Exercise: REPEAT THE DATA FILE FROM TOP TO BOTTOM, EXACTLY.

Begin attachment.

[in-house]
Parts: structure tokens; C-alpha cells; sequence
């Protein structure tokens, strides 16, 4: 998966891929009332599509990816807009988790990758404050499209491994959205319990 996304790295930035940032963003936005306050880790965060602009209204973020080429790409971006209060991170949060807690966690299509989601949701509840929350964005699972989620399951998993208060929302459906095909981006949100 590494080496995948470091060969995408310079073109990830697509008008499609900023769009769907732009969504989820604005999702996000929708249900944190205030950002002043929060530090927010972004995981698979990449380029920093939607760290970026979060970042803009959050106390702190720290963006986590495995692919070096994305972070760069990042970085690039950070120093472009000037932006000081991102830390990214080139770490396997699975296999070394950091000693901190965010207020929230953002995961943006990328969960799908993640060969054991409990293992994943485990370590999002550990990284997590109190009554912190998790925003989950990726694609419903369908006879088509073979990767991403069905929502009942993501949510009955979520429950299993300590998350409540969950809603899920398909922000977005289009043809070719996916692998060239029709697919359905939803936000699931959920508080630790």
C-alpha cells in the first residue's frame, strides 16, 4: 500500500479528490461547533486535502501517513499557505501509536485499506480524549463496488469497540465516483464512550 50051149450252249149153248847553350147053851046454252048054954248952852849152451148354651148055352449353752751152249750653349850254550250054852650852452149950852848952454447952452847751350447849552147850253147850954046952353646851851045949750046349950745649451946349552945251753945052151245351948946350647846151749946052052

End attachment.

[in-house]
Parts: structure tokens; C-alpha cells; sequence
């Protein structure tokens, strides 16, 4: 998966891929009332599509990816807009988790990758404050499209491994959205319990 996304790295930035940032963003936005306050880790965060602009209204973020080429790409971006209060991170949060807690966690299509989601949701509840929350964005699972989620399951998993208060929302459906095909981006949100 590494080496995948470091060969995408310079073109990830697509008008499609900023769009769907732009969504989820604005999702996000929708249900944190205030950002002043929060530090927010972004995981698979990449380029920093939607760290970026979060970042803009959050106390702190720290963006986590495995692919070096994305972070760069990042970085690039950070120093472009000037932006000081991102830390990214080139770490396997699975296999070394950091000693901190965010207020929230953002995961943006990328969960799908993640060969054991409990293992994943485990370590999002550990990284997590109190009554912190998790925003989950990726694609419903369908006879088509073979990767991403069905929502009942993501949510009955979520429950299993300590998350409540969950809603899920398909922000977005289009043809070719996916692998060239029709697919359905939803936000699931959920508080630790």
C-alpha cells in the first residue's frame, strides 16, 4: 500500500479528490461547533486535502501517513499557505501509536485499506480524549463496488469497540465516483464512550 50051149450252249149153248847553350147053851046454252048054954248952852849152451148354651148055352449353752751152249750653349850254550250054852650852452149950852848952454447952452847751350447849552147850253147850954046952353646851851045949750046349950745649451946349552945251753945052151245351948946350647846151749946052052